Running into the spring season

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Photo Credit: Alethea Jadick

Rachel McMahon (’18) is amongst the many athletes who will begin spring track almost immediately after their winter season is complete. After working hard during the winter months track athletes are more than ready to get back onto the outdoor track for a successful spring season.

by Janice Lee, Staff Writer

The runners are at the starting line, feeling nervous, jogging in place. One minute later, “bam!” The gun sounds, and the runners take the first few strides of their highly anticipated spring season.

The spring track team had its first meeting on Jan. 30, 2017, when a discussion of the syllabus for the upcoming season, which starts on March 2, was held. Track is an individual sport, while the athletes all contribute to a common goal. Athletes strive to achieve their best marks, in an effort to earn as many points as possible for their team. In spring track, athletes can participate in not just sprinting or distance events, but events like hurdle jumping, pole vault, and throwing as well.  

It’s a sport that will make you a better athlete than any sport that you choose. It is a multi-disciplinary training sport. And it also can be very competitive. So if you play basketball, it will help you with your vertical jump and lateral movement. If you play football, it will help with your overall speed and your power. It’s very applicable to multi-sports,” head coach J.P. McCarten said.

The size of the team improved greatly since last year, when there were 104 members. In contrast, 140 members will participate in the upcoming season. Coaches for spring track remain unchanged from last year, including McCarten as the boys’ head coach, special education teacher Stacie Gallo as the girls’ head coach, math teacher Kristen Bradley as the jumpers coach, science teacher Brian Luckenbill as the distance coach, Carl Johnson as the pole vault, and Mr. Cocozzo as the throws coach.

Winter track athletes have been training since the last week of November to prepare for this upcoming spring season. The routine for practice will remain the same as well, beginning with the athletes warming up as a team. Then, athletes split off into their groups according to their event, which could be distance runners, sprinters, jumpers, hurdlers, and throwers. Depending on the schedule, they’ll know if they have a workout or recovery day. During the meets, athletes will still have to be in matching uniform. Athletes are only allowed to run up to four events, which include relays.

“During practice, you just have to work hard. Listen to what the coach says. You prepare for meets that way. You just have to know when to work very hard and there’s also harder days or easier days so you need to know the difference between those” said Chris Theuerkauf (‘17), assistant captain of the track team.

The program was successful around the late 1990’s and early 2000’s. The team won a lot of state championships. After that string of successes, though, the track program was less competitive.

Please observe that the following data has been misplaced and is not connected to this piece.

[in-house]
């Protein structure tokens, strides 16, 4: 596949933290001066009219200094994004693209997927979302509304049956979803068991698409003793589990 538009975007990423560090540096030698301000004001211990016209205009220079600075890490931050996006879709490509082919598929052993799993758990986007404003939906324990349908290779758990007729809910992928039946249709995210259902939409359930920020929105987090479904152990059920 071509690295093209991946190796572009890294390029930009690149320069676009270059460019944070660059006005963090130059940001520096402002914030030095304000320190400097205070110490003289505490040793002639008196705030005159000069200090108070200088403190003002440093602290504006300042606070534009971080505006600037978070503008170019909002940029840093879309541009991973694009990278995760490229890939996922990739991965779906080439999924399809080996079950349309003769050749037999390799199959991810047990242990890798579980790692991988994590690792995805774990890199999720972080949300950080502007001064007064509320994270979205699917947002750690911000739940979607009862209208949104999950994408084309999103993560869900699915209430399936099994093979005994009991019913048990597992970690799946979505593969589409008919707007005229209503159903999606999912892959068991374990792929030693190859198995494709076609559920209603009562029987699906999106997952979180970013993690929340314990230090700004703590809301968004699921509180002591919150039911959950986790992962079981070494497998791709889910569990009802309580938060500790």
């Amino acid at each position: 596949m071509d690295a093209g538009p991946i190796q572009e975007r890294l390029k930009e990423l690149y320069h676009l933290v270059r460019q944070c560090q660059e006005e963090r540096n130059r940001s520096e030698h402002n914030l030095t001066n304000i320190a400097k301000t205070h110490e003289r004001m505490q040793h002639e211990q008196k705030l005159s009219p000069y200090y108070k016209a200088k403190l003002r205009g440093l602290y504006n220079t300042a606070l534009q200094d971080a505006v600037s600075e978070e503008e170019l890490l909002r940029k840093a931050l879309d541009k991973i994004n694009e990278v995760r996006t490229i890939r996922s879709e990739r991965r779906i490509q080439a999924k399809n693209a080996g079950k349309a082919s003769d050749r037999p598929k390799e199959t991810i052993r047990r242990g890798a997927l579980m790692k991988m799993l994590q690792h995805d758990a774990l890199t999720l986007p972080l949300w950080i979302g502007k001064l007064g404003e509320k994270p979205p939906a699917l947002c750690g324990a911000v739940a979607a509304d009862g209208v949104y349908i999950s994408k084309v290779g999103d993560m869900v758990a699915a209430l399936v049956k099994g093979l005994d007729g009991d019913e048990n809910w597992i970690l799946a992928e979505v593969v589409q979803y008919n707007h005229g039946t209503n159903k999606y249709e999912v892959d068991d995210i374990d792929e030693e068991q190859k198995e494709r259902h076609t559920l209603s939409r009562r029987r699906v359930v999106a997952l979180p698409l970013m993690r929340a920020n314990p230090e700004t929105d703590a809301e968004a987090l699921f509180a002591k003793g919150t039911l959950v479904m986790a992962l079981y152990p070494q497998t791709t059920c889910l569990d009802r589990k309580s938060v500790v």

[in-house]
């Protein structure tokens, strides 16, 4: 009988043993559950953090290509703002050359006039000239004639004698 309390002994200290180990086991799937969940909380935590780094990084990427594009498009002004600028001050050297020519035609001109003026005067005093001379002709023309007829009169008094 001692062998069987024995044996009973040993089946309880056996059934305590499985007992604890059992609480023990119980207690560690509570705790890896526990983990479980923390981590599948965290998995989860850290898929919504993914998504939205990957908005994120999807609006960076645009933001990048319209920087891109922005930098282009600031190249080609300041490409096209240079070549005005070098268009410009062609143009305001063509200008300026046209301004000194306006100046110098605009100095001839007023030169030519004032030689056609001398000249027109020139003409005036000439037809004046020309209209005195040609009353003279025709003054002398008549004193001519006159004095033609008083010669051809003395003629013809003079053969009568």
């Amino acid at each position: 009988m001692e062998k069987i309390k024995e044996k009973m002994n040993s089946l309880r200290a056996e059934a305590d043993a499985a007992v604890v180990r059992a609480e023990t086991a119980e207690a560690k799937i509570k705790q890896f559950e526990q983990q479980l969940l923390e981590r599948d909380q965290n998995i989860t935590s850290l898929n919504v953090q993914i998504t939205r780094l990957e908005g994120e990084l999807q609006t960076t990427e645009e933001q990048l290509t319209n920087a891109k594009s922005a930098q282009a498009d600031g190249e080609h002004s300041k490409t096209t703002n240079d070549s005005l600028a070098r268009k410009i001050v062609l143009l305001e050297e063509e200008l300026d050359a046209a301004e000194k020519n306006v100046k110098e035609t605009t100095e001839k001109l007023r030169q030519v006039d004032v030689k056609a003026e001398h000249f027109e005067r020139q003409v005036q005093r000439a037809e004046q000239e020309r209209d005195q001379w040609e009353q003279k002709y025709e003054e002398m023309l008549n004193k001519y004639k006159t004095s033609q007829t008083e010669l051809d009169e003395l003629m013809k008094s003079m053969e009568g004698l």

However, the spring track program is making a comeback. For example, both the boys and girls track team were back to back league champions over the last two years. Multiple athletes were also sent to compete in the State Meet of Champions. For the first time in the team’s history, two teams were sent to New Balance Nationals in North Carolina last spring. School records were also broken for the 400 meter, 600 meter and the shuttle hurdle relay.

“I think going to Nationals was awesome with two teams. Also winning the league again for boys and girls was a great experience,” Gallo said.

Although the team has improved greatly in size, there’s still lots of room for improvement.

“We can improve in preparation and recovery. We can improve in specifically our throwing program. We can improve in our depths in sprinting, jumps, and distance,” McCarten said.

Everyone, including coaches and athletes, are supportive of one another. Theuerkauf has been doing track since freshman year and thinks that it’s a really good sport to be involved in.

“What’s so appealing about this is that it’s a tough sport, but it’s not tough compared to other sports and it’s just a little more laid back. It’s also a good experience and you make a lot of new friends. It’s a great sport for beginners and for people that are really experienced,” Theuerkauf said.

While some are extremely competitive when it comes to spring track, others simply take it as an opportunity to branch out. Coaches encourage their athletes to get a feel for as many different aspects of the sport as possible.

“It’s good to be involved in something after school. And everything is geared to your level of ability. So you don’t have to be the fastest runner or go the longest but you could still participate and just because you can’t run doesn’t mean you can’t throw,” Gallo said.